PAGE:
Reprinted with permission from ProPublica.
On the same day the stockbroker for then-Georgia Congressman Tom Price bought him up to $90,000 of stock in six pharmaceutical companies last year, Price arranged to call a top U.S. health official, seeking to scuttle a controversial rule that could have hurt the firms’ profits and driven down their share prices, records obtained by ProPublica show.
Stock trades made by Price while he served in Congress came under scrutiny at his confirmation hearings to become President Trump’s secretary of health and human services. The lawmaker, a physician, traded hundreds of thousands of dollars’ worth of shares in health-related companies while he voted on and sponsored legislation affecting the industry, but Price has said his broker acted on his behalf without his involvement or knowledge. ProPublica previously reported that his trading is said to have been under investigation by federal prosecutors.
On March 17, 2016, Price’s broker purchased shares worth between $1,000 and $15,000 each in Eli Lilly, Amgen, Bristol-Meyers Squibb, McKesson, Pfizer and Biogen. Previous reports have noted that, a month later, Price was among lawmakers from both parties who signed onto a bill that would have blocked a rule proposed by the Obama administration, which was intended to remove the incentive for doctors to prescribe expensive drugs that don’t necessarily improve patient outcomes.
What hasn’t been previously known is Price’s personal appeal to the Centers for Medicare & Medicaid Services about the rule, called the Medicare Part B Drug Payment Model.
The same day as the stock trade, Price’s legislative aide, Carla DiBlasio, emailed health officials to follow up on a request she had made to set up a call with Patrick Conway, the agency’s chief medical officer. In her earlier emails, DiBlasio said the call would focus on payments for joint replacement procedures. But that day, she mentioned a new issue.
“Chairman Price may briefly bring up … his concerns about the new Part B drug demo, as well,” she wrote. “Congressman Price really appreciates the opportunity to have an open conversation with Dr. Conway, so we really appreciate you keeping the lines of communication open.”
The call was scheduled for the following week, according to the emails.
An HHS spokesman didn’t respond to a request for comment from Price. DiBlasio and Conway didn’t respond to questions about the phone call.
The proposed rule drew wide opposition from members of both parties as well as industry lobbyists and some patient advocacy groups. It was meant to change a system under which the government reimburses doctors the average sales price for drugs administered in their offices or inside clinics, along with a 6 percent bonus. Some health analysts say that bonus encourages doctors to pad their profits by selecting more expensive treatments.
Critics argued that the rule might cause Medicare enrollees to lose access to lifesaving drugs. Lawmakers worried the federal government was potentially endangering patients and turning them into guinea pigs in a wide-scale experiment in cost savings.
However, supporters of the rule said the experiment in payments was the kind of drastic action needed to rein in soaring health costs. “We are actively reforming every other aspect of our health-care system to pay for value except pharmaceuticals,” Rep. Jan Schakowsky (D-IL), said at the time. “Drug manufacturers are the only entity that can charge Medicare anything they want.”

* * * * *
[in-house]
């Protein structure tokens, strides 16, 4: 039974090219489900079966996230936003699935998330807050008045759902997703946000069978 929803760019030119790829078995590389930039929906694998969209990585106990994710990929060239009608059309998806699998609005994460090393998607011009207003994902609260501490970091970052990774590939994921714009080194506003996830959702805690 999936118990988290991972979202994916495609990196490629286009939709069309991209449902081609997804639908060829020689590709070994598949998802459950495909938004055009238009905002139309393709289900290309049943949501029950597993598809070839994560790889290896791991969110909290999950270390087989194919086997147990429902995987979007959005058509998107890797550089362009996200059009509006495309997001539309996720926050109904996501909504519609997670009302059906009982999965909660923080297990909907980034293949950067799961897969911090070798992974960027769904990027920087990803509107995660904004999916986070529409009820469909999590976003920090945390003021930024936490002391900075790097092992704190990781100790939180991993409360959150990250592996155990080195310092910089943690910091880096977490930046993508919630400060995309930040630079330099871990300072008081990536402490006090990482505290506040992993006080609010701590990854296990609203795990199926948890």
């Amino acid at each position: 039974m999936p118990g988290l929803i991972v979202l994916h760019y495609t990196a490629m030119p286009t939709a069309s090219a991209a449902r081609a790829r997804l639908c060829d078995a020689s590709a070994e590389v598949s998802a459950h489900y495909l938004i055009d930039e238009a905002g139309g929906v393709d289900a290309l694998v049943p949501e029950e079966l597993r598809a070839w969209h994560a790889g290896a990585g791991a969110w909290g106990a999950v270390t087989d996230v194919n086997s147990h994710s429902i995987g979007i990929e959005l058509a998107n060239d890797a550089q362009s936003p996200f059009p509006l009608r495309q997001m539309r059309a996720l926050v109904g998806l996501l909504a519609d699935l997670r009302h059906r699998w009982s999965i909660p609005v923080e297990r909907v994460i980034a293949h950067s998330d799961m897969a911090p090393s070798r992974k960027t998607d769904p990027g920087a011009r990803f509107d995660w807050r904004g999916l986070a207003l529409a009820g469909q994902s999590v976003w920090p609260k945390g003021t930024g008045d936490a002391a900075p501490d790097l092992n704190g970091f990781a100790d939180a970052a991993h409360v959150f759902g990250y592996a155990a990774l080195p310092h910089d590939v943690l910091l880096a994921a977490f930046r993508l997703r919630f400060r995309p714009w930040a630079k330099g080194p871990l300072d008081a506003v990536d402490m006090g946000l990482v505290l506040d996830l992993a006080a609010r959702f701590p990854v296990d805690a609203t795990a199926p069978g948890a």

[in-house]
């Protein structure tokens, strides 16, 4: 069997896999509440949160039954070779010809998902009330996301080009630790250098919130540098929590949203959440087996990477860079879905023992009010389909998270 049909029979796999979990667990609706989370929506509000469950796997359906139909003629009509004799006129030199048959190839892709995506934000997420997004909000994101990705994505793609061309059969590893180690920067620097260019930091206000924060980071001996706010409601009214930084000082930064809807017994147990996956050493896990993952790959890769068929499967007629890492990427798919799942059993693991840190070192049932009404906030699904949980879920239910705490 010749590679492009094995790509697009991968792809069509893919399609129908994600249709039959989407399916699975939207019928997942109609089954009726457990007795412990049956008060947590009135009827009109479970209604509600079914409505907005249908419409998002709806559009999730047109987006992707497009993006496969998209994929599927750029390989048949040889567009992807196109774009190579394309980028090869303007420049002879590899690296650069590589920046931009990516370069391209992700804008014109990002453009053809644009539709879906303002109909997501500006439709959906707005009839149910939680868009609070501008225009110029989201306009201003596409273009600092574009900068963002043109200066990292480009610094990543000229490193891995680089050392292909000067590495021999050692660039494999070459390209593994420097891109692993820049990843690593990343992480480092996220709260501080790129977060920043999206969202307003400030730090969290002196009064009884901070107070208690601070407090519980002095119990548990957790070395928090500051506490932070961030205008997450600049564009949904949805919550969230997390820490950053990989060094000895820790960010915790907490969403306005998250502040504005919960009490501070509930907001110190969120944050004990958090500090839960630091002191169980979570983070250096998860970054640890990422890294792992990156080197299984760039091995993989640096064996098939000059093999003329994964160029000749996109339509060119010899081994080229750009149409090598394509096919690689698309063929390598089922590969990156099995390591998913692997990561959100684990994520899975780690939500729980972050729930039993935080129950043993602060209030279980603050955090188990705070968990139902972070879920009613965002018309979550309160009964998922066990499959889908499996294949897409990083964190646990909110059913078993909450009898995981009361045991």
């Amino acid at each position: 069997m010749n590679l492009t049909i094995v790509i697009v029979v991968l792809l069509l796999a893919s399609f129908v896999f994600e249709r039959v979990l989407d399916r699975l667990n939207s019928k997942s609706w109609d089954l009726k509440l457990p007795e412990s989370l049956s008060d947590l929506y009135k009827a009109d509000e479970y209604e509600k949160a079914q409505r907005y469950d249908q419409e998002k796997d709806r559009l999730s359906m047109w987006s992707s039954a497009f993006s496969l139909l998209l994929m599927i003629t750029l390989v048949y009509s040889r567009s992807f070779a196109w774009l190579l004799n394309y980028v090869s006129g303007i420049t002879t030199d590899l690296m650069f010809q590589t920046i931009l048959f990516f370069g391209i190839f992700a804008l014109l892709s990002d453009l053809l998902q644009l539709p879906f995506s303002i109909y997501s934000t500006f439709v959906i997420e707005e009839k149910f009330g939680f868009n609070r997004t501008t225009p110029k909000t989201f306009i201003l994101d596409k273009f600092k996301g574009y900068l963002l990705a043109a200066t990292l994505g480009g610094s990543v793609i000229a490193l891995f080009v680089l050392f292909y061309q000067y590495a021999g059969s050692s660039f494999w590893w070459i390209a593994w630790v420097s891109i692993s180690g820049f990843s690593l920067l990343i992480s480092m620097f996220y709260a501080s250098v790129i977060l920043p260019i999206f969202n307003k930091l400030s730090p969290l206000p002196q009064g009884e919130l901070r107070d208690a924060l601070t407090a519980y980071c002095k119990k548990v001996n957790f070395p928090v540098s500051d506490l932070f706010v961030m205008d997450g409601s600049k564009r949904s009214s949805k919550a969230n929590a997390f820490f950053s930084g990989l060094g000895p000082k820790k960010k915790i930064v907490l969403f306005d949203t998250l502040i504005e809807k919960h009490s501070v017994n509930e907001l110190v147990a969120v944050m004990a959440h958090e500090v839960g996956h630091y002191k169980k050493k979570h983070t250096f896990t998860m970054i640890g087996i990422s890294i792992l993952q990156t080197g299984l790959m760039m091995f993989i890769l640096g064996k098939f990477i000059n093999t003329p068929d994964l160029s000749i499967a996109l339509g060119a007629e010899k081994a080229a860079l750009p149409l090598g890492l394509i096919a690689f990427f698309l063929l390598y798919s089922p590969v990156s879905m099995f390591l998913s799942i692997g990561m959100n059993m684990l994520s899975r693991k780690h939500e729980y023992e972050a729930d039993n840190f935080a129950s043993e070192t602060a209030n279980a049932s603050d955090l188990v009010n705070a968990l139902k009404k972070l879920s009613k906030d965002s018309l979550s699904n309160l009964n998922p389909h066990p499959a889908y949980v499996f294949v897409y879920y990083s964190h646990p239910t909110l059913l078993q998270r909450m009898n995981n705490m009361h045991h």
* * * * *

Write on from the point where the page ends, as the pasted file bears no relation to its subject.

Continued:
The six companies that Price invested in were steadfastly opposed to the rule. McKesson formally warned investors in a Securities and Exchange Commission filing that such a change could hurt share prices. The firms lobbied the government to kill the plan.
And at two of the six companies Price invested in, people who used to work for the congressman were part of the lobbying effort.
Price’s former chief of staff, Matt McGinley, lobbied House members for Amgen, disclosure records show. Another former Price aide, Keagan Lenihan, lobbied on behalf of McKesson, where she was director of government relations at the time. Lenihan has since reunited with Price, returning to government to work as a senior adviser to her old boss at HHS.
Neither McGinley nor Lenihan responded to requests for comment.
Although Price said he wasn’t aware of his broker’s trades at the time they were made, he would have learned of his holdings no later than April 2016 when he signed and filed his latest financial disclosure forms. In earlier disclosures, Price signed forms listing his other health-related holdings, which included some drug stocks.
Price’s personal intervention raises more questions about the overlap between his investments and his work as a member of Congress.
According to House ethics guidelines, “contacting an executive branch agency” represents “a degree of advocacy above and beyond that involved in voting” on legislation where a financial conflict of interest may exist.
“Such actions may implicate the rules and standards … that prohibit the use of one‘s official position for personal gain,” the guidelines state. “Whenever a Member is considering taking any such action on a matter that may affect his or her personal financial interests, the Member should first contact the Standards Committee for guidance.”
Tom Rust, chief counsel for the House Ethics Committee, declined to comment, saying any consultations with members of Congress are confidential.
In December, after Trump was elected and named Price as his choice to lead HHS, Obama administration health officials scrapped their plan to change the drug reimbursement system. “The complexity of the issues and the limited time available led to the decision not to finalize the rule at this time,” a spokesman said.